“It is almost always a mistake to mention Abraham Lincoln,” Kurt Vonnegut once said, by way of marveling at the poetic eloquence with which the sixteenth president expressed himself. “He always steals the show.”
The same must be said of Vonnegut, who besides being one of the most uniquely gifted and unflinchingly insightful writers of the 20th century was also the funniest “serious” author since Mark Twain. Like Twain, Vonnegut usually conveyed humor in terms that were almost childishly simple, and yet cut like a rapier to the heart of larger matters.
At its root, all of Vonnegut’s work — novels, essays, speeches, interviews, over the course of nearly 60 years of public life — was informed by his experience as a 22-year-old prisoner of war during the last months of World War II. In February 1945, he and his fellow prisoners were being held in Dresden, Germany, when Allied firebombing killed as many as 25,000 people and reduced most of one of Europe’s oldest and most beautiful cities to rubble. Surviving “friendly fire” of such magnitude instilled in Vonnegut a bent toward satire and a sense of humor that was deceptively gentle, laced as it was with both affection for the human race and despair at its self-destructive brutality and general — no other word for it — stupidity.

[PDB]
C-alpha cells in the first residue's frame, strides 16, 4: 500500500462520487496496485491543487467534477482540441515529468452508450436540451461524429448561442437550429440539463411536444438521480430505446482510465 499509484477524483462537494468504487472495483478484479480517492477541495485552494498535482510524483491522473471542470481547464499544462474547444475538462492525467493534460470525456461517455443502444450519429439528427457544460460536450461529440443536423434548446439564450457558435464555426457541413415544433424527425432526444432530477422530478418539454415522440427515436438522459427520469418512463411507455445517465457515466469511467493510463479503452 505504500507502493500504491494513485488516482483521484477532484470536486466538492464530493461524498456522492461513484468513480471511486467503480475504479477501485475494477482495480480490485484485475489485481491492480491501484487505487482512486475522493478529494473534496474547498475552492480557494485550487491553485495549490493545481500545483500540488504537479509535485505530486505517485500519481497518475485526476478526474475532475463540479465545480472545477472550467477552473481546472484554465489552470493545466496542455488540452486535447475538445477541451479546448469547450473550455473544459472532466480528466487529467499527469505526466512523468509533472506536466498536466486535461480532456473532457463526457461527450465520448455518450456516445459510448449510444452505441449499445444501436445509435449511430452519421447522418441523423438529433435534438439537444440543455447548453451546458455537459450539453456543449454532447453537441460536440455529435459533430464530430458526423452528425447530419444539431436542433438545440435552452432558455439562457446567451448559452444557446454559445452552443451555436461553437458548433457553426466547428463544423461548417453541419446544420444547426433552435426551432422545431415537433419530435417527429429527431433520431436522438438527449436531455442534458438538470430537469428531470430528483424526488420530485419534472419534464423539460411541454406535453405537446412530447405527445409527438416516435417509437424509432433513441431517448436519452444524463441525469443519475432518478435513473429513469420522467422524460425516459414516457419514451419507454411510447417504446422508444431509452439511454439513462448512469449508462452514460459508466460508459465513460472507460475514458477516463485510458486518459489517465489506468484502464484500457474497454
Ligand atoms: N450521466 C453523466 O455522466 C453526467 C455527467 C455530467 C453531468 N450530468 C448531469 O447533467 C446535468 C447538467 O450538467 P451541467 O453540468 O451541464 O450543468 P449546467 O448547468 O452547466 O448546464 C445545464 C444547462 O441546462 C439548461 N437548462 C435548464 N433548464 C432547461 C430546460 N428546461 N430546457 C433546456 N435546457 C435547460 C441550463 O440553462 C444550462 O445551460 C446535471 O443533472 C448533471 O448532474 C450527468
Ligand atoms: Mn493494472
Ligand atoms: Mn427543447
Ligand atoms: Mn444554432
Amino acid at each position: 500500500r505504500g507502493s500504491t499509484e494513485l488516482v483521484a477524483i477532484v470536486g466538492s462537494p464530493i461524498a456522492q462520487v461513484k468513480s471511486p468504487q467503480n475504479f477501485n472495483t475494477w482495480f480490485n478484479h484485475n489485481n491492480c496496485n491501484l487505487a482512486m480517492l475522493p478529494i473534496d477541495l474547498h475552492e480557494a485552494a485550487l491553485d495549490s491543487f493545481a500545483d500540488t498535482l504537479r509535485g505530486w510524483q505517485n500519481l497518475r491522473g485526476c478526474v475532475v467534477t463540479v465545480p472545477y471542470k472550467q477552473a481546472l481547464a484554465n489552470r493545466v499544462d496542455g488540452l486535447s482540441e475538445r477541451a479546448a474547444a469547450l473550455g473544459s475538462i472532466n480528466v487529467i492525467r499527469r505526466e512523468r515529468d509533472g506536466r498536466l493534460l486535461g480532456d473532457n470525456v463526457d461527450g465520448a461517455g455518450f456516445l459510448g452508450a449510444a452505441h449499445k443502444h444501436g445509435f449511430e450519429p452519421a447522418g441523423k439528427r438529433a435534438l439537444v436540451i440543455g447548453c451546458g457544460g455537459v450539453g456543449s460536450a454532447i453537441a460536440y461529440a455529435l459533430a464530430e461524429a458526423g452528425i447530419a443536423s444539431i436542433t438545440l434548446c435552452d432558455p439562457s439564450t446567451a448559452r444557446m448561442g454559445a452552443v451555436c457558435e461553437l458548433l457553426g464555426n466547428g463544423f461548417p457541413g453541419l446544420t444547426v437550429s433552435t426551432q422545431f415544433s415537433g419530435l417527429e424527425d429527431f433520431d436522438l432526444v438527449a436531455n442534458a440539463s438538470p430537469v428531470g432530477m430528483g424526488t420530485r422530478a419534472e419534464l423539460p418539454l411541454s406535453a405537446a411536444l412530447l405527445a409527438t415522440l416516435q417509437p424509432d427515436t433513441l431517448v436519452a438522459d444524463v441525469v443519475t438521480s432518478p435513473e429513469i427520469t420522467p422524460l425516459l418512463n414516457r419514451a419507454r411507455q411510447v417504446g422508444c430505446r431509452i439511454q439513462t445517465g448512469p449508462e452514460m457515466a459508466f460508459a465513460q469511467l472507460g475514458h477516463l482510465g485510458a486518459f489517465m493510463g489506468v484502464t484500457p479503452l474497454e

He was wise and he was sad and, brother, was he was funny.
“If anyone here should wind up on a gurney in a lethal injection facility,” Vonnegut ventured in the last speech he ever wrote (but died before he could deliver), “here is what your last words should be: ‘This will certainly teach me a lesson.’”
“I have a message for future generations,” he said in a 2006 interview. “That is, ‘Please accept our apologies. We were roaring drunk on petroleum.’”
Not long before that, Vonnegut wrote an essay in which he announced his intention to “sue the Brown & Williamson Tobacco Company, manufacturers of Pall Mall cigarettes, for a billion bucks!” Having chained-smoked unfiltered Pall Malls “starting when I was only twelve years old,” Vonnegut explained, he was suing the tobacco company for failing to fulfill its promise, written “right on the package,” to kill him.